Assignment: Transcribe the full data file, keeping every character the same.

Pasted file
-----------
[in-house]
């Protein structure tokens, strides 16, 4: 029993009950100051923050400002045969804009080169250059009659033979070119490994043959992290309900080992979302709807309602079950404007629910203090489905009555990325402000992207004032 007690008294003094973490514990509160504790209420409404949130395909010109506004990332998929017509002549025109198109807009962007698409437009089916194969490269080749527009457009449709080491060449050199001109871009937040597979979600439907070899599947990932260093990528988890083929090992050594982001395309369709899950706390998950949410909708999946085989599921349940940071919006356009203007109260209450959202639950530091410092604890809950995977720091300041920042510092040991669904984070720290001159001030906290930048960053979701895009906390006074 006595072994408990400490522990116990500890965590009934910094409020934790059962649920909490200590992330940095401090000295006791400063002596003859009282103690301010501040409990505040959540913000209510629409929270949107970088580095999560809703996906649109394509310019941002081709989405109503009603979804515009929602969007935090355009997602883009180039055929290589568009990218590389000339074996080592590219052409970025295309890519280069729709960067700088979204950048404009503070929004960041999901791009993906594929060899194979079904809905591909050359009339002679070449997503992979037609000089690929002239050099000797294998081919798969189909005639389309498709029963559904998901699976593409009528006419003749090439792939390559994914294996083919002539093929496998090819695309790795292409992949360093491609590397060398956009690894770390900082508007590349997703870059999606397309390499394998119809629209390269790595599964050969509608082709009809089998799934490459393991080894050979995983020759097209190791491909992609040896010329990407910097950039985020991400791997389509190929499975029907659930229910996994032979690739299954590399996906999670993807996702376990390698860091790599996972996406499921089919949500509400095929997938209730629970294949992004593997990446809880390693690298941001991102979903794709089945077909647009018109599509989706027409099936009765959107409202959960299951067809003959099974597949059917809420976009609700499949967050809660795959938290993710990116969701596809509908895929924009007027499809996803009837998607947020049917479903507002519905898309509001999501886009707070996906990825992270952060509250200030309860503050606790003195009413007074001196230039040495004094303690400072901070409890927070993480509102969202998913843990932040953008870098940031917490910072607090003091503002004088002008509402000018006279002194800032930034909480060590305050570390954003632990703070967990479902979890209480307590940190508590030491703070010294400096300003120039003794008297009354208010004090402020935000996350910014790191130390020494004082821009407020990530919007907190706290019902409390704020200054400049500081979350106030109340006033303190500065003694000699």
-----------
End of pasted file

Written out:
[in-house]
């Protein structure tokens, strides 16, 4: 029993009950100051923050400002045969804009080169250059009659033979070119490994043959992290309900080992979302709807309602079950404007629910203090489905009555990325402000992207004032 007690008294003094973490514990509160504790209420409404949130395909010109506004990332998929017509002549025109198109807009962007698409437009089916194969490269080749527009457009449709080491060449050199001109871009937040597979979600439907070899599947990932260093990528988890083929090992050594982001395309369709899950706390998950949410909708999946085989599921349940940071919006356009203007109260209450959202639950530091410092604890809950995977720091300041920042510092040991669904984070720290001159001030906290930048960053979701895009906390006074 006595072994408990400490522990116990500890965590009934910094409020934790059962649920909490200590992330940095401090000295006791400063002596003859009282103690301010501040409990505040959540913000209510629409929270949107970088580095999560809703996906649109394509310019941002081709989405109503009603979804515009929602969007935090355009997602883009180039055929290589568009990218590389000339074996080592590219052409970025295309890519280069729709960067700088979204950048404009503070929004960041999901791009993906594929060899194979079904809905591909050359009339002679070449997503992979037609000089690929002239050099000797294998081919798969189909005639389309498709029963559904998901699976593409009528006419003749090439792939390559994914294996083919002539093929496998090819695309790795292409992949360093491609590397060398956009690894770390900082508007590349997703870059999606397309390499394998119809629209390269790595599964050969509608082709009809089998799934490459393991080894050979995983020759097209190791491909992609040896010329990407910097950039985020991400791997389509190929499975029907659930229910996994032979690739299954590399996906999670993807996702376990390698860091790599996972996406499921089919949500509400095929997938209730629970294949992004593997990446809880390693690298941001991102979903794709089945077909647009018109599509989706027409099936009765959107409202959960299951067809003959099974597949059917809420976009609700499949967050809660795959938290993710990116969701596809509908895929924009007027499809996803009837998607947020049917479903507002519905898309509001999501886009707070996906990825992270952060509250200030309860503050606790003195009413007074001196230039040495004094303690400072901070409890927070993480509102969202998913843990932040953008870098940031917490910072607090003091503002004088002008509402000018006279002194800032930034909480060590305050570390954003632990703070967990479902979890209480307590940190508590030491703070010294400096300003120039003794008297009354208010004090402020935000996350910014790191130390020494004082821009407020990530919007907190706290019902409390704020200054400049500081979350106030109340006033303190500065003694000699």